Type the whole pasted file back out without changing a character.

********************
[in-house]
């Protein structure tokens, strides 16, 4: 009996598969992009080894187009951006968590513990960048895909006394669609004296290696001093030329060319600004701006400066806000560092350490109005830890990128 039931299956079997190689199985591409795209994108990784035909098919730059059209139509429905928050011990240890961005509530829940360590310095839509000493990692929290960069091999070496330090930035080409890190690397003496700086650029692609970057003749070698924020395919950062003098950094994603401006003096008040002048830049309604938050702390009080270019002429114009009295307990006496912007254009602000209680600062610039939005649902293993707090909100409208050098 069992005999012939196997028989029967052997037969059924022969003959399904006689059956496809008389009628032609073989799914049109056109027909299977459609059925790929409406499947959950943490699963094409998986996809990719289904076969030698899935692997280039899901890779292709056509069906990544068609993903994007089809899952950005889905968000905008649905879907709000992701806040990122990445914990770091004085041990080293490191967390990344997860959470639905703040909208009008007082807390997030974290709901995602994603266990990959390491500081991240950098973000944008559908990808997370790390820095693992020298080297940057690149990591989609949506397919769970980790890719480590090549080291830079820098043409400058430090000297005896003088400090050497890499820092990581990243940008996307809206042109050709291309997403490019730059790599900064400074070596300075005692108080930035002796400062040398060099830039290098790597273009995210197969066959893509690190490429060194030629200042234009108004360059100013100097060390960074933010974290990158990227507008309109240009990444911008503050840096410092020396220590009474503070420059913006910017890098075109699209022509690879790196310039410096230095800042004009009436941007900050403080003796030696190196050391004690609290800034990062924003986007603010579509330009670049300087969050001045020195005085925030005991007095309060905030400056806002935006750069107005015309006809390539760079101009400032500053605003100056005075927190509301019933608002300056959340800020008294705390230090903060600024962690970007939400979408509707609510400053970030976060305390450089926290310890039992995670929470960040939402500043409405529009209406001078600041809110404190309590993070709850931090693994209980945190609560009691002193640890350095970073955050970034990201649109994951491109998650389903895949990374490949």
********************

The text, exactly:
[in-house]
């Protein structure tokens, strides 16, 4: 009996598969992009080894187009951006968590513990960048895909006394669609004296290696001093030329060319600004701006400066806000560092350490109005830890990128 039931299956079997190689199985591409795209994108990784035909098919730059059209139509429905928050011990240890961005509530829940360590310095839509000493990692929290960069091999070496330090930035080409890190690397003496700086650029692609970057003749070698924020395919950062003098950094994603401006003096008040002048830049309604938050702390009080270019002429114009009295307990006496912007254009602000209680600062610039939005649902293993707090909100409208050098 069992005999012939196997028989029967052997037969059924022969003959399904006689059956496809008389009628032609073989799914049109056109027909299977459609059925790929409406499947959950943490699963094409998986996809990719289904076969030698899935692997280039899901890779292709056509069906990544068609993903994007089809899952950005889905968000905008649905879907709000992701806040990122990445914990770091004085041990080293490191967390990344997860959470639905703040909208009008007082807390997030974290709901995602994603266990990959390491500081991240950098973000944008559908990808997370790390820095693992020298080297940057690149990591989609949506397919769970980790890719480590090549080291830079820098043409400058430090000297005896003088400090050497890499820092990581990243940008996307809206042109050709291309997403490019730059790599900064400074070596300075005692108080930035002796400062040398060099830039290098790597273009995210197969066959893509690190490429060194030629200042234009108004360059100013100097060390960074933010974290990158990227507008309109240009990444911008503050840096410092020396220590009474503070420059913006910017890098075109699209022509690879790196310039410096230095800042004009009436941007900050403080003796030696190196050391004690609290800034990062924003986007603010579509330009670049300087969050001045020195005085925030005991007095309060905030400056806002935006750069107005015309006809390539760079101009400032500053605003100056005075927190509301019933608002300056959340800020008294705390230090903060600024962690970007939400979408509707609510400053970030976060305390450089926290310890039992995670929470960040939402500043409405529009209406001078600041809110404190309590993070709850931090693994209980945190609560009691002193640890350095970073955050970034990201649109994951491109998650389903895949990374490949």